The goal of data modeling is to help an organization function better. As a data modeler, collecting, organizing, and storing data for analysis, you can only achieve this goal by knowing what your enterprise needs. Correctly capturing those business requirements to know which data to prioritize, collect, store, transform, and make available to users is often the biggest data modeling challenge. So, we can’t say it enough: get a clear understanding of the requirements by asking people about the results they need from the data. Then start organizing your data with those ends in mind.

2. Visualize the Data to Be Modeled

Staring at countless rows and columns of alphanumeric entries is unlikely to bring enlightenment. Most people are far more comfortable looking at graphical representations of data that make it quick to see any anomalies or using intuitive drag-and-drop screen interfaces to rapidly inspect and join data tables. Data visualization approaches like these help you clean your data to make it complete, consistent, and free from error and redundancy. They also help you spot different data record types that correspond to the same real-life entity (“Customer ID” and “Client Ref.” for example), to then transform them to use common fields and formats, making it easier to combine different data sources.

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3. Start with Simple Data Modeling and Extend Afterwards

Data can become complex rapidly, due to factors like size, type, structure, growth rate, and query language. Keeping data models small and simple at the start makes it easier to correct any problems or wrong turns. When you are sure your initial models are accurate and meaningful you can bring in more datasets, eliminating any inconsistencies as you go. You should look for a tool that makes it easy to begin, yet can support very large data models afterward, also letting you quickly “mash-up” multiple data sources from different physical locations.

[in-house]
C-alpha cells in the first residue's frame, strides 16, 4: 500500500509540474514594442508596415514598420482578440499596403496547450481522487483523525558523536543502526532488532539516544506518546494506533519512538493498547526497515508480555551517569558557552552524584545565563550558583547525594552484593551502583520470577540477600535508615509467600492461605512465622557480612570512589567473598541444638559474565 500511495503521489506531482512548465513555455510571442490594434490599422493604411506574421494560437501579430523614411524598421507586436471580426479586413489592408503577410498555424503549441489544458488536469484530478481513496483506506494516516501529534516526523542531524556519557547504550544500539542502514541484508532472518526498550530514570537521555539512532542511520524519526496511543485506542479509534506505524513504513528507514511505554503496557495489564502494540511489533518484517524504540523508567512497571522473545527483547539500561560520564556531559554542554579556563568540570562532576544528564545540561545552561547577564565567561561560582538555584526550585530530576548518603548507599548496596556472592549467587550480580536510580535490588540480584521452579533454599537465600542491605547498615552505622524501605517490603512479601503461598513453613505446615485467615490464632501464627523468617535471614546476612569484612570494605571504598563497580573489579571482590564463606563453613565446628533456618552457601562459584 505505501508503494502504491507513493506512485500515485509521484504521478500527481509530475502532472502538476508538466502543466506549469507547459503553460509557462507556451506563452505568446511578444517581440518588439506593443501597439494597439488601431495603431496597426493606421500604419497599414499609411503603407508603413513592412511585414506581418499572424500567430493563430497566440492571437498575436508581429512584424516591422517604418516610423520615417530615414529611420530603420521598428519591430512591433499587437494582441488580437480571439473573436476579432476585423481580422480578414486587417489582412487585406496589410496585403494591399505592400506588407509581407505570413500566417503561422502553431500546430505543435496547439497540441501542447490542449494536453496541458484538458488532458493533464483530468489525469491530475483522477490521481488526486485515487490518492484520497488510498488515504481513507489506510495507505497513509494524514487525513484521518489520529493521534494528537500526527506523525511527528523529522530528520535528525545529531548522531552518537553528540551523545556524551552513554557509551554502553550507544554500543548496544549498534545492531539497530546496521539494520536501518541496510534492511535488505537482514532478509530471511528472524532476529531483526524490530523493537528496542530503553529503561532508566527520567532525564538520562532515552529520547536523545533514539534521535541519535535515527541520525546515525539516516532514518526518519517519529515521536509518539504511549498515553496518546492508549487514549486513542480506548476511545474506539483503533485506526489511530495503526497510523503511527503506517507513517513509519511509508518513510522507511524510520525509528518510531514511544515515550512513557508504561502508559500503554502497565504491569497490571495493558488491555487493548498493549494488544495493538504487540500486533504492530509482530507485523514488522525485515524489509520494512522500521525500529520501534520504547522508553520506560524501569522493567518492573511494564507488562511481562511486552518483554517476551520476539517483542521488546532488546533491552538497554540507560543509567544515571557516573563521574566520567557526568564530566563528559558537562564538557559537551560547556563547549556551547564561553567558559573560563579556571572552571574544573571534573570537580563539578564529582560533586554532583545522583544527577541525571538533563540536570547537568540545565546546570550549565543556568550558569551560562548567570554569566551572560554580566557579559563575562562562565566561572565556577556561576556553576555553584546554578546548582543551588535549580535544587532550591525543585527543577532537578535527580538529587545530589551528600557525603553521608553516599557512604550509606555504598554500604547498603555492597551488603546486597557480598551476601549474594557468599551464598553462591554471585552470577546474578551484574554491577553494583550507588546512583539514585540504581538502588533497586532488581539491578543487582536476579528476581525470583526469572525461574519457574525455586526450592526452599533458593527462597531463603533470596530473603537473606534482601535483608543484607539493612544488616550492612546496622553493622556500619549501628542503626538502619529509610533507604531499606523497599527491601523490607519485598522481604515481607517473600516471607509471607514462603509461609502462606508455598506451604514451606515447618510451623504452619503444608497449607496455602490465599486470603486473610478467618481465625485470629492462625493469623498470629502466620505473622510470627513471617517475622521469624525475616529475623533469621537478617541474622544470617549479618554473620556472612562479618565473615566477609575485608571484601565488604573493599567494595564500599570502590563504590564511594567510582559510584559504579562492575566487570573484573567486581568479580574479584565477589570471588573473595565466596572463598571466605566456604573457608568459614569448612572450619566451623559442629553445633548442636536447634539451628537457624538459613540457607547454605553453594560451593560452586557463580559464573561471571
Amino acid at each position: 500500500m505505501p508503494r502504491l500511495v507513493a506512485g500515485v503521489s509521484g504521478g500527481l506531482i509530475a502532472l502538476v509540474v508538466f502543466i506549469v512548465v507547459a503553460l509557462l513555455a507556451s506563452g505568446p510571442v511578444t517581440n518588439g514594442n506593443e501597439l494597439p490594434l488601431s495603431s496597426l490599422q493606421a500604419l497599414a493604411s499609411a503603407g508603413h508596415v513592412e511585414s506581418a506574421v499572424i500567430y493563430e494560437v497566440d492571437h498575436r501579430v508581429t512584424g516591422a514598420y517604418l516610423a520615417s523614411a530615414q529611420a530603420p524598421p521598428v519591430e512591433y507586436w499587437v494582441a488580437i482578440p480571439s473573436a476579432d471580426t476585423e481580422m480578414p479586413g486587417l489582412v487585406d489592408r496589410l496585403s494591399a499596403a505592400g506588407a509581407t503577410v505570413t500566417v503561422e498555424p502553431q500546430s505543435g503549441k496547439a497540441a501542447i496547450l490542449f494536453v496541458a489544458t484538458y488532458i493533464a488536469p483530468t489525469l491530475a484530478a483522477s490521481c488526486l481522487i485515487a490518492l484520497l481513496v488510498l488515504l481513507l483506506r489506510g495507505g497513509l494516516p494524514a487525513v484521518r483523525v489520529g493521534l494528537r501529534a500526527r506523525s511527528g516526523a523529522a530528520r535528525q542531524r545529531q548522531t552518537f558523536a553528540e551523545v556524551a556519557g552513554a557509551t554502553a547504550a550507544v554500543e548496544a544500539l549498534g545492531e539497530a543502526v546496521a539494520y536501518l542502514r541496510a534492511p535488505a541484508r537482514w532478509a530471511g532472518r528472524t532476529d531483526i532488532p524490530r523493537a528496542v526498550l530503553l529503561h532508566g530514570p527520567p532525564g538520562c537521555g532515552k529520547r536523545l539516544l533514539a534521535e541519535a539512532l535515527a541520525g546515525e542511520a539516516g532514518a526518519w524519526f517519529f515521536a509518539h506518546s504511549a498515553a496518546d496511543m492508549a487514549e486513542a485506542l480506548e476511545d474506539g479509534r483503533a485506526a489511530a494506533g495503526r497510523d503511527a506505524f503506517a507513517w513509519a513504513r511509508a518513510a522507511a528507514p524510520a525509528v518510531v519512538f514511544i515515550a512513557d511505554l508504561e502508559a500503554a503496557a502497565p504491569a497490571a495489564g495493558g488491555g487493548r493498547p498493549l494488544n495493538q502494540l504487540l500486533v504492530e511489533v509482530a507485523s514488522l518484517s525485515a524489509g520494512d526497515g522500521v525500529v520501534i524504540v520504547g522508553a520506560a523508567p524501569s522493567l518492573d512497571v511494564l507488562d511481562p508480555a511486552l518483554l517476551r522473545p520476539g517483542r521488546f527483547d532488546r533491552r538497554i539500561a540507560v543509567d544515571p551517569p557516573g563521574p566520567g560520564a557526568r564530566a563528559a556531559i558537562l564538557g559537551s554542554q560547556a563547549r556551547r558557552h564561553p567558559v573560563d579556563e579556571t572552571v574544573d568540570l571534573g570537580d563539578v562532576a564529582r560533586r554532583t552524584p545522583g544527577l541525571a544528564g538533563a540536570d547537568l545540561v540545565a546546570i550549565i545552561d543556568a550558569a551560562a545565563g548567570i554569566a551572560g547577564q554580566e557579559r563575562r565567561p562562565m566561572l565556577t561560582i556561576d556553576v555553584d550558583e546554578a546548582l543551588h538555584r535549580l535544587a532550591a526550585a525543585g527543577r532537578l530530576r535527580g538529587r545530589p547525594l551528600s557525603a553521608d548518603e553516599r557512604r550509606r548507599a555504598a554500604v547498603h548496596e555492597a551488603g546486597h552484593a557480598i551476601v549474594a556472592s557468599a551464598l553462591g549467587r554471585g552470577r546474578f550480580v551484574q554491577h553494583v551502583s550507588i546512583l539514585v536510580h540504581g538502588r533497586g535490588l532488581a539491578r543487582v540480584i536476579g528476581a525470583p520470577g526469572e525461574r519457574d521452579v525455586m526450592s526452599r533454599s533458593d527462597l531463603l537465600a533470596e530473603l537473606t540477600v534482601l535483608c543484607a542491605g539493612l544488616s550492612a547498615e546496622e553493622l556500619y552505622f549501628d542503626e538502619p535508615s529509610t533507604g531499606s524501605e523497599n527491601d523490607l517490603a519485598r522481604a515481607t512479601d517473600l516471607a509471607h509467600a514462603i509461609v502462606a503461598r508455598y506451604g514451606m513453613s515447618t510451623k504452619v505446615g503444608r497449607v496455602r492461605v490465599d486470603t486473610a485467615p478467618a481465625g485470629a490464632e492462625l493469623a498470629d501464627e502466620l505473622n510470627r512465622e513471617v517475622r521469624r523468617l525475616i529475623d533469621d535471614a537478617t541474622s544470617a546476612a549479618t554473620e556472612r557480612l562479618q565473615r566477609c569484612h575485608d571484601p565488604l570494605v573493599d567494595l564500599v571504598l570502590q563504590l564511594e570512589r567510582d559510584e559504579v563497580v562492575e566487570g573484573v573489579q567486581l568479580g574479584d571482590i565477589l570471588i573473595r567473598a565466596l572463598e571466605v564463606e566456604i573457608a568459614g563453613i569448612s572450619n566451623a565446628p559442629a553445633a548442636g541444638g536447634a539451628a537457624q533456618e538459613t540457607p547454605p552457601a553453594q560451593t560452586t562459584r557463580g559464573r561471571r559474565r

4. Break Business Enquiries Down into Facts, Dimensions, Filters, and Order

Understanding how business questions can be defined by these four elements will help you organize data in ways that make it easier to provide answers. For example, suppose your enterprise is a retail company with stores in different locations, and you want to know which stores have sold the most of a specific product over the last year. In this case, the facts would be the overall historical sales data (all sales of all products from all stores for each day over the past “N” years), the dimensions being considered are “product” and “store location”, the filter is “previous 12 months”, and order might be “top five stores in decreasing order of sales of the given product”. By organizing your data using individual tables for facts and for dimensions, you facilitate the analysis for finding the top sales performers per sales period, and for answering other business intelligence questions as well.

5. Use Just the Data You Need, Rather Than All the Data Available

Computers working with huge datasets can soon run into problems of computer memory and input-output speed. However, in many cases, only small portions of the data are needed to answer business questions. Ideally, you should be able to simply check boxes on-screen to indicate which parts of datasets are to be used, letting you avoid data modeling waste and performance issues.

6. Make Calculations in Advance to Prevent End User Disagreements

A key goal of data modeling is to establish one version of the truth, against which users can ask their business questions. While people may have different opinions on how an answer should be used, there should be no disagreement on the underlying data or the calculation used to get to the answer. For example, a calculation might be required to aggregate daily sales data to derive monthly figures, which can then be compared to show best or worst months. Instead of leaving everyone to reach for their calculators or their spreadsheet applications (both common causes of user error), you can avoid problems by setting up this calculation in advance as part of your data modeling and making it available in the dashboard for end users.

7. Verify Each Stage of Your Data Modeling Before Continuing

Each action should be checked before moving to the next step, starting with the data modeling priorities from the business requirements. For example, an attribute called the primary key must be chosen for a dataset, so that each record in the dataset can be identified uniquely by the value of primary key in that record. Suppose you chose “ProductID” as a primary key for the historical sales dataset above. You can verify that this is satisfactory by comparing a total row count for “ProductID” in the dataset with a total distinct (no duplicates) row count. If the two counts match, “ProductID” can be used to uniquely identify each record; if not, look for another primary key. The same technique can be applied to a join of two datasets to check that the relationship between them is either one-to-one or one-to-many and to avoid many-to-many relationships that lead to overly complex or unmanageable data models.